Fundamental movement skills are the most basic movements we can make and they can be built up into complex actions. It’s pretty much the same idea as language, where each individual sound needs to be mastered to correctly form words. Fundamental movement skills for the basis of our physical literacy and that should make it clear how important they are. Depending on who you ask, fundamental movement skills can be broken down in any number of ways. However, the easiest way of looking at them is by separating the skills into three categories: locomotion, stabilisation and manipulation.
Basically, anything to do with movement. If you can use a skill to move your body from one place to another, then you’re talking about a locomotion skill. These include walking, running, hopping, swimming, skipping, jogging, jumping and any other form of moving you can think of.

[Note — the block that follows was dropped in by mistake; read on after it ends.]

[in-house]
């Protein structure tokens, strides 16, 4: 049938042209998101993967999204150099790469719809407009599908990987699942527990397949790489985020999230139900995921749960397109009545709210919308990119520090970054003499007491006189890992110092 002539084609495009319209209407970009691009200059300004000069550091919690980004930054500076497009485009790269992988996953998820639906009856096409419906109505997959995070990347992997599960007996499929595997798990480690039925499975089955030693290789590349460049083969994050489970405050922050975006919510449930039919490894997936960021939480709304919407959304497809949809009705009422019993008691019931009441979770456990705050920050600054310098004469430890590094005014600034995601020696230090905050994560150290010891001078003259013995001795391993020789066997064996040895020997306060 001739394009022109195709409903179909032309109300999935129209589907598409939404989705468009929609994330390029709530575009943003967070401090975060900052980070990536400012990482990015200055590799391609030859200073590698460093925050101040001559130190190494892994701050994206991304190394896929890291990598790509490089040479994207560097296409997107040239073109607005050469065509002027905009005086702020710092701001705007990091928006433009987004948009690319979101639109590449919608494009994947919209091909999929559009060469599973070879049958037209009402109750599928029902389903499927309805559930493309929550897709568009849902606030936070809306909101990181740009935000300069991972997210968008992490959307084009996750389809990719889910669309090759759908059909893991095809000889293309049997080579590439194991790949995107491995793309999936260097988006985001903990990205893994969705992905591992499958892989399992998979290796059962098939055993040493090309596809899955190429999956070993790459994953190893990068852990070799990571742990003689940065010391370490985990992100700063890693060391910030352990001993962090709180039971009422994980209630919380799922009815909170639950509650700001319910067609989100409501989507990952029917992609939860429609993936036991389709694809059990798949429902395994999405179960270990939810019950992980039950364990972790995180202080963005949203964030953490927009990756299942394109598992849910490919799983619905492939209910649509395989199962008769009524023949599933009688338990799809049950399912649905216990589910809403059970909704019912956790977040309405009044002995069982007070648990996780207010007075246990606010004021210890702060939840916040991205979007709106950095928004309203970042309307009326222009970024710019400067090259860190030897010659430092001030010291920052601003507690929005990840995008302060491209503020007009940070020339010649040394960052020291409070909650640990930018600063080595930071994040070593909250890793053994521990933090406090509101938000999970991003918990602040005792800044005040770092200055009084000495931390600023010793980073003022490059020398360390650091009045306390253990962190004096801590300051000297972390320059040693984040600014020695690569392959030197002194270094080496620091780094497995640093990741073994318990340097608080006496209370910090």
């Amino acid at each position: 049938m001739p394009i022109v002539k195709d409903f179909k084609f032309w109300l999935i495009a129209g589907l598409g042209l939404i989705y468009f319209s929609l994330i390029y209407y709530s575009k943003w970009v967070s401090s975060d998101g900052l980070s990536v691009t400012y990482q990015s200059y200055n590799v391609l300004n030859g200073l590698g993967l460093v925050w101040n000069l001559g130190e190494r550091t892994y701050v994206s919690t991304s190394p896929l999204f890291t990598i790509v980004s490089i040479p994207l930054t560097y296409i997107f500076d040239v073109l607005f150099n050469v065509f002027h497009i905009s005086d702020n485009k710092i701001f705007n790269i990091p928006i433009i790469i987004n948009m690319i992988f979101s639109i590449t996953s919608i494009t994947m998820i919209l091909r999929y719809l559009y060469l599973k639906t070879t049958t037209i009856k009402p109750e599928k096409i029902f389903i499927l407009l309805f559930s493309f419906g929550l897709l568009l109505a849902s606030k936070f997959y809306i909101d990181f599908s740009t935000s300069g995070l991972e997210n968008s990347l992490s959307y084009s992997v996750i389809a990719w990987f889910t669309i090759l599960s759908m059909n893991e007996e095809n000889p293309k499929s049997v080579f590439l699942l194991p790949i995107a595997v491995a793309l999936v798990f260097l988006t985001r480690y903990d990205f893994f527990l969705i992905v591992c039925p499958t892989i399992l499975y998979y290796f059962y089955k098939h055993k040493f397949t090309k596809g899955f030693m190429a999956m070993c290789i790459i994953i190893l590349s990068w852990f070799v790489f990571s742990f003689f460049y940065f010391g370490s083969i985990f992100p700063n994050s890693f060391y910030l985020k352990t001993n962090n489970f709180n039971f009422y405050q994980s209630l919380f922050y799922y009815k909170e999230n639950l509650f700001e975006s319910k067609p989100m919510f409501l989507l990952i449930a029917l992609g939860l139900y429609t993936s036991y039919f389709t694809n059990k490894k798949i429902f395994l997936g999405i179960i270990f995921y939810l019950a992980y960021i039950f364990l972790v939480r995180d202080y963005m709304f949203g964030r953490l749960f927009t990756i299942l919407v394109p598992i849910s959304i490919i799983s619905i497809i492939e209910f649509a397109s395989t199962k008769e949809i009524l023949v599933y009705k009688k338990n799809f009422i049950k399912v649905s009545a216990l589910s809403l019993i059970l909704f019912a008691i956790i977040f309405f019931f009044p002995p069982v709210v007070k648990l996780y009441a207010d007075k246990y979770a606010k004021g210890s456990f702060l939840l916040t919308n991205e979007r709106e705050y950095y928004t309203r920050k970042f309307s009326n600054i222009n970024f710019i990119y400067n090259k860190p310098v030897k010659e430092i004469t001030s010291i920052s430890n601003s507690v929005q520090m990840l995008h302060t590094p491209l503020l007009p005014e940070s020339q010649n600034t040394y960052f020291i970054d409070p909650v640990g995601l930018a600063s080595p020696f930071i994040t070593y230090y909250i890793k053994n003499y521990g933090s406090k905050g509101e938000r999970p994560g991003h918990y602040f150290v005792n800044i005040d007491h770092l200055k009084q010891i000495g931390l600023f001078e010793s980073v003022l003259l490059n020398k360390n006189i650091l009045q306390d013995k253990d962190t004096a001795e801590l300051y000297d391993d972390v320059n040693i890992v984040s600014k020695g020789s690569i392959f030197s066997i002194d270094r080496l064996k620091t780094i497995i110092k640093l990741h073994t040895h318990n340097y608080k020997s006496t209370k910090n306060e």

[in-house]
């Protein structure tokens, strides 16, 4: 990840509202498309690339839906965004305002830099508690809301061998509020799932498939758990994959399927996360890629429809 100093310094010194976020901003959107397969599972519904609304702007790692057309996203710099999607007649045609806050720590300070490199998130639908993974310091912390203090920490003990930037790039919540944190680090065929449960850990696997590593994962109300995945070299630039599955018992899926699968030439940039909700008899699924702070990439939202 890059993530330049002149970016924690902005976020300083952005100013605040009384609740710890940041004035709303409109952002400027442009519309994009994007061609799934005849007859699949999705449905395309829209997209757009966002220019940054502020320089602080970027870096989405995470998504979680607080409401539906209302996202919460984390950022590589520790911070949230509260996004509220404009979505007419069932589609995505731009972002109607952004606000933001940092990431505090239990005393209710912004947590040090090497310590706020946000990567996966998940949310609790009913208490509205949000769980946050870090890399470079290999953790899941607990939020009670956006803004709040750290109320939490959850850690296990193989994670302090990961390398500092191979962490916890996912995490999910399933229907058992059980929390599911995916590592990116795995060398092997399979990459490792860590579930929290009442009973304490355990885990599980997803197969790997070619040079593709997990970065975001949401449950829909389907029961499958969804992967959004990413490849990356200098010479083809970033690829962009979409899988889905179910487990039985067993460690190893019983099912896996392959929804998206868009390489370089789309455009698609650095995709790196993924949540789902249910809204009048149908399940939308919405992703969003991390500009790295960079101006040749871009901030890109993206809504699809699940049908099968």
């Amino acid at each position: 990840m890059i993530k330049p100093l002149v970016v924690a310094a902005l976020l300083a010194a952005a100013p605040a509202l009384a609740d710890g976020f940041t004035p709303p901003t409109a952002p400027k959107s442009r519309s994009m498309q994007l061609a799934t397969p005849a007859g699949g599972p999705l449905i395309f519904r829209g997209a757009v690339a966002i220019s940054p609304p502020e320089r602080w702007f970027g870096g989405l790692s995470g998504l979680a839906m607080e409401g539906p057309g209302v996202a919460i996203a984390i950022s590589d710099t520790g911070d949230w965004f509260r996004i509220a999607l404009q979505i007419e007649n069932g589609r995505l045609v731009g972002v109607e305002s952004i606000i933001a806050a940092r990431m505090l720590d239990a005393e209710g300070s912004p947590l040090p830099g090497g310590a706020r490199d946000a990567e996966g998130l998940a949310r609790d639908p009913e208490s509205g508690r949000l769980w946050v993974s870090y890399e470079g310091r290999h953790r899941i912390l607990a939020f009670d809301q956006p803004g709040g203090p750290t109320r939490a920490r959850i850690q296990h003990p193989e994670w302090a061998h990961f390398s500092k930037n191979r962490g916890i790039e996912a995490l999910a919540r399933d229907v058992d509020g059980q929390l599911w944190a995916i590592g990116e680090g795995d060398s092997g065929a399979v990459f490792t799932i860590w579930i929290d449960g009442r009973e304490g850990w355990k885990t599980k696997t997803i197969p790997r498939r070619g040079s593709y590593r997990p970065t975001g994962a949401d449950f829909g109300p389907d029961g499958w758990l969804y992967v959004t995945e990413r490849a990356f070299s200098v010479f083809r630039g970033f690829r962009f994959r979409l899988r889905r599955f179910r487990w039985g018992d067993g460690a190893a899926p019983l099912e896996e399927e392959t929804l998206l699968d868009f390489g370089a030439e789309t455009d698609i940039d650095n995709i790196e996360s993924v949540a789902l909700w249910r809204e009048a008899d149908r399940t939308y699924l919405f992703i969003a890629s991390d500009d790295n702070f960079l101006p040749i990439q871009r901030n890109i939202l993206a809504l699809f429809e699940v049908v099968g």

These are skills that show your depth of control over your body, usually by stopping movements or making finely controlled ones. Stabilisation skills include actions such as balancing, stretching, twisting, landing, bending, pivoting, hanging and other ways you can control your motion.
Finally, manipulation skills are all linked to moving other things that aren’t directly attached to you. Moving things by throwing, catching, pushing, pulling, bouncing, dribbling, trapping and just about anything else you can do to an object (think of things you can do to a ball for example). Manipulation is also the most complex set of tasks and as such it is generally split into three sub-categories: sending, receiving and travelling (again, think of the ball).